Rejuvenated by the faith of his new child companion, the Baron journeys to the earth's core, the sea's bottom and the moon's surface.
    Along the way, they encounter the gods Vulcan (Oliver Reed) and Venus (Uma Thurman), a ship-swallowing fish, and the lunar king (Robin Williams).
    The work of an instinctive movie genius — oops, there's that wordThe Adventures of Baron Munchausen is first-class family fare that will also delight fancifully-minded intellectuals.

The above is a restored version of a Province review by Michael Walsh originally published in 1988. For additional information on this archived material, please visit my FAQ.

Afterword: She’s always seemed older. My notes told me that Baron Munchausen’s travelling companion Sally Salt is a 10-year-old; the record indicates that the actress playng the role was just eight at the time of filming. By that time, Toronto-born Sarah Polley was already a pro, with four previous feature films and the title role in successful television series — Ramona (1988-89) — to her credit. Born to the acting profession, she added social activism to her resume at the age of 12. In 1991, she wore a peace symbol protesting the Gulf War to an awards ceremony in Washington. Told by her Disney Studio bosses to remove it, she refused, an act of defiance that marked her as “difficult,” something no actress with Hollywood ambitions is supposed to be.
    It also set her out as intelligent and mature, a young woman with a larger world view than most of her peers. She continued her involvement with both politics and performing, becoming a creative force in Canada’s film and television industry. In 2006, at the age of 27, she directed her first feature film. Away from Her, her adaptation of Canadian Nobel prize-winner Alice Munro’s short story The Bear Came Over the Mountain, won Polley two Genie Awards (for her writing and direction) and an Oscar nomination for her screenplay. At 34, she was made an officer of the Order of Canada.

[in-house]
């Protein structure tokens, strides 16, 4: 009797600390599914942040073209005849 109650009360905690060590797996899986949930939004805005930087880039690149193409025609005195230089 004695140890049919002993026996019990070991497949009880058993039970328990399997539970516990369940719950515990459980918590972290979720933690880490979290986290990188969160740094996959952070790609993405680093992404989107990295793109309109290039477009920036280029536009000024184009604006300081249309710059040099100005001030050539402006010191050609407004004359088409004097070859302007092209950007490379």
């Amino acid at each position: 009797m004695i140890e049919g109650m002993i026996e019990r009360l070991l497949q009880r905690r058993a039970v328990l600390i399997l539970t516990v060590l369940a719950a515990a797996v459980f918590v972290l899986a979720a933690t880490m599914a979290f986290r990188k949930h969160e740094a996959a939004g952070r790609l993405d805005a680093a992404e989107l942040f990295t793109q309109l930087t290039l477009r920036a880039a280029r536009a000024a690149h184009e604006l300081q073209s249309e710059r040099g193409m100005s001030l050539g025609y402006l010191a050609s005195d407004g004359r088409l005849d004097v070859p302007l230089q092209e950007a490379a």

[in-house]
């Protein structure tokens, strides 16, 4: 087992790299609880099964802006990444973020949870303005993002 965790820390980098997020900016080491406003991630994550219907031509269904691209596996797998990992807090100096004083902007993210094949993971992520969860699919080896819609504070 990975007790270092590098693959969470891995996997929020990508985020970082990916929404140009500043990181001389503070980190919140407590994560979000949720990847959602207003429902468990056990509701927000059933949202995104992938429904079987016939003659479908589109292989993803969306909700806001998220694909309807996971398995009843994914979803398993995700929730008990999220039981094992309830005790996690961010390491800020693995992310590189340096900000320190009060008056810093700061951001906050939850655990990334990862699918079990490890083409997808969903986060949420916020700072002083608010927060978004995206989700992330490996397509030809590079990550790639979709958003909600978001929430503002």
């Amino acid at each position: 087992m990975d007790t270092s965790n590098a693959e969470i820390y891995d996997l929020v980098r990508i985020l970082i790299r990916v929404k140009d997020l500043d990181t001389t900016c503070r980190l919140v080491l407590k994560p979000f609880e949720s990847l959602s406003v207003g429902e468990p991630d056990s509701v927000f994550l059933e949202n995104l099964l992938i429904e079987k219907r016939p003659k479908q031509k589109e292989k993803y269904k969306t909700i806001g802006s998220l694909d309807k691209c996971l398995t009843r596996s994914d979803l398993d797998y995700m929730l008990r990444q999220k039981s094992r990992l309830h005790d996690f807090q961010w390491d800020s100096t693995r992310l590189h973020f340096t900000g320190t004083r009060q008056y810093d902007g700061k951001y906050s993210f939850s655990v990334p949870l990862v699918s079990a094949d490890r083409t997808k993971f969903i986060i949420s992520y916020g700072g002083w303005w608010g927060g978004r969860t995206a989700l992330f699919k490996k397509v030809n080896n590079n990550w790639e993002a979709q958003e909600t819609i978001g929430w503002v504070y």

Hers is a story in progress. It's one in tune with the re-emergence of a dynamic feminism. Among her recent achievements is writing and producing the 2017 TV mini-series Alias Grace. Directed by Mary (The Notorious Bette Page) Herron, it is an adaptation of Margaret Atwood’s 1996 novel inspired by the life of a woman convicted of murder in the  1843 Canada West colony. Nominated for eight Canadian Screen Awards, it won four, including best direction (Herron), actress (Sarah Gadon, in the title role), screenplay and production (both to Polley). Forty years old today (January 8), Sarah Polley has much to say and do going forward.        

See also: Sarah Polley feature films in the Reeling Back archive include 1985’s One Magic Christmas and Babar: The Movie (1989);
    Other movies directed by Terry Gilliam are Time Bandits (1981); Monty Python’s The Meaning of Life (1983); and Brazil (1985).